Bosch named to lead Boyce College business administration program
The Southern Baptist Theological Seminary recently named David Bosch as the new business administration professor for Boyce College.
Dan DeWitt, dean of Boyce College, expressed excitement for Bosch’s hire.
“We are thrilled to announce Dr. David Bosch as our newest faculty member at Boyce College, and as the director of our business administration program,” DeWitt said.
The four-year degree consists of 36 hours in biblical and theological studies, 33 hours of business studies, 15 hours of global studies, and 12 hours of ministry studies. It is designed to integrate business and missions, and will prepare students for three avenues: intercultural business, nonprofit organization efforts and local church administration.
For any students searching for a college with a solid business degree program, Bosch believes Boyce’s Business Administration program is a strong fit.
“I think students should strongly consider Boyce College and specifically the Business Administration program for two reasons,” he said. “First, at Boyce you will receive a strong biblical and theological education, which is foundational to any area of study and to all of life. Secondly, having a solid business education, which our program gives you, allows a student to make a real impact in the world.”
Randy Stinson, senior vice president of academic administration and provost of Southern Seminary, praised Bosch’s experience.
“Dr. Bosch brings a wealth of experience to the classroom, spiritually, academically, and on the field,” Stinson said. “Not only is he well-published, his time in Iraq doing business as mission fits perfectly with our degree program. He is exactly what we need to train our students to bring the gospel to the many unreached people groups around the world.”
DeWitt first learned of Bosch through his leadership at Asbury University and his leadership in the area of business as mission. Most recently, Bosch taught as an assistant professor of business management at Asbury University.
“Among the many things that impressed us about Bosch is the fact that, after completing his MBA at the University of Notre Dame, he and his family moved to the Middle East to do missions on a business platform,” DeWitt said. “While there, he taught business at a university in Iraq before moving back to the states to finish his doctorate.”
According to Bosch’s bio, he worked in Iraq for almost six years, starting and operating a business; providing management consulting services to small businesses; developing, organizing, and managing a women’s center offering English, computer, literacy, art, and health classes; teaching at the University of Dohuk in Iraq; and coordinating work with local field office staff, local government, the U.S. military, other nongovernmental organizations, and U.S. headquarters.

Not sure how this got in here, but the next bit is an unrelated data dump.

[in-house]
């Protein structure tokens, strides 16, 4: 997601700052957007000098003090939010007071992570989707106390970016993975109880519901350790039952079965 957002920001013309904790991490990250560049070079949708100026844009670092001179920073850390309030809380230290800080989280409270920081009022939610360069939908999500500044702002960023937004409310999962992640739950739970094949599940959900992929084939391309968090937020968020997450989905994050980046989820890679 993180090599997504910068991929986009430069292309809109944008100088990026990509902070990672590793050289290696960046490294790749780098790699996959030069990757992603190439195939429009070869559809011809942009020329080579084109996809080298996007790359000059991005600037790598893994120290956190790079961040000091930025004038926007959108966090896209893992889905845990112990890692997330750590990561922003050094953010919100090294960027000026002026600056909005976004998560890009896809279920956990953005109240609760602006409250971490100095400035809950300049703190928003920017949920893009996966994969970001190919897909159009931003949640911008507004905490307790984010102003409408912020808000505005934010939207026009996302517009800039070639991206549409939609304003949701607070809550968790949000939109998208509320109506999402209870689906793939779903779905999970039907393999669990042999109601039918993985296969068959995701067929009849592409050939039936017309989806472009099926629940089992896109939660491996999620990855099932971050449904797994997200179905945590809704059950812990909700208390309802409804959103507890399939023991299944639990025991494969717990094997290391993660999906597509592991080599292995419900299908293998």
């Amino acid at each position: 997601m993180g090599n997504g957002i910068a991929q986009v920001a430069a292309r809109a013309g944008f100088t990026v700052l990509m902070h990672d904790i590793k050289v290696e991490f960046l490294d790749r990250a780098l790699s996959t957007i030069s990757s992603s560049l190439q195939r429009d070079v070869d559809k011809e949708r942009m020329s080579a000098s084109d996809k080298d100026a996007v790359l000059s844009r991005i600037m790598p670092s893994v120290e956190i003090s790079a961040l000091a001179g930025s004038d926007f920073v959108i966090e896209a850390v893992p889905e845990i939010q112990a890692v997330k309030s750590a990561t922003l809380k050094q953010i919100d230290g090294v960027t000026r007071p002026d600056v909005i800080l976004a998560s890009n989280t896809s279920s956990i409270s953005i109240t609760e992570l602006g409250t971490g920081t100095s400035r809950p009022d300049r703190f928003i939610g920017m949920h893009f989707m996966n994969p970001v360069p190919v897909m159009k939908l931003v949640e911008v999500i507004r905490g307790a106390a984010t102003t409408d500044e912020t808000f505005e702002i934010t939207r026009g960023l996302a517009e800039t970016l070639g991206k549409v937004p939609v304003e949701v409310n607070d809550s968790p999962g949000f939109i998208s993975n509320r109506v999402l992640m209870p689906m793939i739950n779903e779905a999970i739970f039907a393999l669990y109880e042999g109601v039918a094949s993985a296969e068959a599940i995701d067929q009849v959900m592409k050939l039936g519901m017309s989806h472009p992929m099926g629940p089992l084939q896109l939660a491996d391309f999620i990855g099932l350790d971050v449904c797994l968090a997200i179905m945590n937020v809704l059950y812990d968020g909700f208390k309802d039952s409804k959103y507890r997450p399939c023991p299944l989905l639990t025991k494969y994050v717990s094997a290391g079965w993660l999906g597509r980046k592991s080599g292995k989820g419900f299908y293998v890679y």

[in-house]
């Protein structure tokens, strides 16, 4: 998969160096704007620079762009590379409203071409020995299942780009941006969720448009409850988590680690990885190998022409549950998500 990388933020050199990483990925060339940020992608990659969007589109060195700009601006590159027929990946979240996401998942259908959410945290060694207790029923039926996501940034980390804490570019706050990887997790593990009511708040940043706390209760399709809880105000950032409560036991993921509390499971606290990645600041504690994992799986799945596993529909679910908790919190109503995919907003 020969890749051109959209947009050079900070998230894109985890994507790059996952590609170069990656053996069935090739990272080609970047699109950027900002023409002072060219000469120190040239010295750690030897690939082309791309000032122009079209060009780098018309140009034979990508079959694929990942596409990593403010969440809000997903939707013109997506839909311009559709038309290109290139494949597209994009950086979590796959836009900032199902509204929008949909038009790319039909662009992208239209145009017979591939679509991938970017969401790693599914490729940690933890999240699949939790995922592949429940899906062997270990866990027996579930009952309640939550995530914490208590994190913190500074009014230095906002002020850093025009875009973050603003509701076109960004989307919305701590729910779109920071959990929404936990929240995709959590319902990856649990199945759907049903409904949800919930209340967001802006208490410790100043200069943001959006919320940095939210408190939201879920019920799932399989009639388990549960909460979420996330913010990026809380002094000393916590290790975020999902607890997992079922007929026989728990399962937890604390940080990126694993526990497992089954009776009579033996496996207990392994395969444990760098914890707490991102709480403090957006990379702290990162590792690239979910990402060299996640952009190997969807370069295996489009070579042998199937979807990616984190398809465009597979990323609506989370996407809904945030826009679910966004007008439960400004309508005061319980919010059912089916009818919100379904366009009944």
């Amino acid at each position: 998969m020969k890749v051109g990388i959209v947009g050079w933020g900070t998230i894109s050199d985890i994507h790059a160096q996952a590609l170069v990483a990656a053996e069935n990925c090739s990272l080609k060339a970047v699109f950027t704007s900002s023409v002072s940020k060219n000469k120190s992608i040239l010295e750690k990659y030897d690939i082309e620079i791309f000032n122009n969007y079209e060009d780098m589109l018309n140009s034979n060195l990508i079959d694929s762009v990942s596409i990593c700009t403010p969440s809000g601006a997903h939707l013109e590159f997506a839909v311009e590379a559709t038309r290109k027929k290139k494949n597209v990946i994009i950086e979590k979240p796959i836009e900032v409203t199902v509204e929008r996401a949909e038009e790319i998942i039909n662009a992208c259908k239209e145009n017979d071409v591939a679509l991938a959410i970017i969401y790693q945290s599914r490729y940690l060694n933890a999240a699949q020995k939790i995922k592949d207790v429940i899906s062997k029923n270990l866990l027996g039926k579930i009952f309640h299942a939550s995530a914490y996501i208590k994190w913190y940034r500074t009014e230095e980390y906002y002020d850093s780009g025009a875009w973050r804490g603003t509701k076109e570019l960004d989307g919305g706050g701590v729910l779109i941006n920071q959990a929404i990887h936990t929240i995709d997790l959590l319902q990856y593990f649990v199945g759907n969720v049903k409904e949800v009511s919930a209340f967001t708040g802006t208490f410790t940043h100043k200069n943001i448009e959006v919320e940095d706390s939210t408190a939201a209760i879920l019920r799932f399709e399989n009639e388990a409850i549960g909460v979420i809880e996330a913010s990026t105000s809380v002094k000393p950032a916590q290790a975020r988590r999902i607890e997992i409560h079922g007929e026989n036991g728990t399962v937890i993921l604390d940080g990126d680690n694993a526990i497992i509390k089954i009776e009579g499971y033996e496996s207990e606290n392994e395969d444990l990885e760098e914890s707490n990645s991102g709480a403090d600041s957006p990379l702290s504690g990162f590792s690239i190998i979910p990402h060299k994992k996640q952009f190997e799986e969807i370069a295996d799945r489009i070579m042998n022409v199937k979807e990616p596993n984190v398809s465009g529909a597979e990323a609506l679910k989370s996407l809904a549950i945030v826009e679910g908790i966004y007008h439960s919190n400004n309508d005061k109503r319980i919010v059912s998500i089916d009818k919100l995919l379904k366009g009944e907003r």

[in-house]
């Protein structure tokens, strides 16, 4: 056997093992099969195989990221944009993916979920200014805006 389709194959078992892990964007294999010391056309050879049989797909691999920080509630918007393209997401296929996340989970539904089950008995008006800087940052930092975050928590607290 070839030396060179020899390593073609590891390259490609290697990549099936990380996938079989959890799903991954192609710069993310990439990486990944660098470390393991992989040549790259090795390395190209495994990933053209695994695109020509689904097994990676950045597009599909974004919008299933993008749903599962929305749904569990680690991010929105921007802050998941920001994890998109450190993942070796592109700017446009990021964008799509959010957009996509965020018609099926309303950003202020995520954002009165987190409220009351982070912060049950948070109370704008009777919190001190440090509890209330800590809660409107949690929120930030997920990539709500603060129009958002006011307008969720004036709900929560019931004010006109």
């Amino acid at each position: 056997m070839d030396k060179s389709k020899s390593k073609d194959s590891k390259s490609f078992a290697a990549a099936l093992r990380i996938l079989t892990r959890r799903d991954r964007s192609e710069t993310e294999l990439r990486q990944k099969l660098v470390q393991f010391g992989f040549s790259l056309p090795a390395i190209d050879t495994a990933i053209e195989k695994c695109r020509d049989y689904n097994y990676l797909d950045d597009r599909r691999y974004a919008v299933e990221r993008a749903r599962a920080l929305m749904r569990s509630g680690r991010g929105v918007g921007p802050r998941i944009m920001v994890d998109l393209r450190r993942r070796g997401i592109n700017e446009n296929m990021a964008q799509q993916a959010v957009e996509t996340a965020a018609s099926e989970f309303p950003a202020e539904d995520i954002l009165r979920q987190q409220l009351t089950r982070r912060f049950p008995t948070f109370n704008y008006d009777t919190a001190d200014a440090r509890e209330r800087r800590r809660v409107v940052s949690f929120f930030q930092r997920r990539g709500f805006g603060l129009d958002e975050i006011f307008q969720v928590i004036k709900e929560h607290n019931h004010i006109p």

Bosch has previously worked for Fortune 500 companies in the areas of corporate finance, treasury, strategic planning, and supply chain management. Additionally, he has worked in compliance and financial planning for a regional bank, the investor-reporting department of an institutional real estate investment firm, and directing relief and development work in Central America.
Bosch received his MBA from the University of Notre Dame with concentrations in International Business and Corporate Finance. He received his Bachelor of Science degree in Accounting from the University of Kentucky and his Ph.D. from Regent University. His research interests include the impact of personal values and spirituality on commercial and social entrepreneurship. He is a recipient of the Francis White Ewbank Award, Asbury's highest honor for teaching.
Bosch began his new role on June 1 and will challenge the students to take the gospel into the business sector, DeWitt said.
“Bosch’s appointment comes at a perfect time as the program has now completed its first year and there is growing interest from current and prospective students,” DeWitt said. “I'm excited that our students will have the opportunity to learn from someone like David, who has a heart for the Lord, commitment to missions, and a real passion for teaching. It is our prayer that this program will serve as a catalyst for students to take the gospel to places where traditional missionaries are not allowed.”
Today’s students are concerned about issues of justice and poverty, Bosch said.
“How just is it that we have multiple opportunities to hear the gospel while others have not even heard it once? This degree will give students the ability to address this and other areas of injustice. Also, poverty is multifaceted. It is economic, social and spiritual in nature. A Business Administration degree from Boyce College will give students the ability to begin addressing the multi-faceted aspect of poverty around the world. I am excited to see how God uses Boyce graduates of the Business Administration program around the world, particularly areas of the world that are difficult for traditional missionaries to enter.”
Bosch comes to Louisville with his wife, Cynthia, and his two daughters, Natalia and Katherine.
For more information about the Business Administration program at Boyce College, visit boycecollege.com/academics/programs-of-study/business-administration/.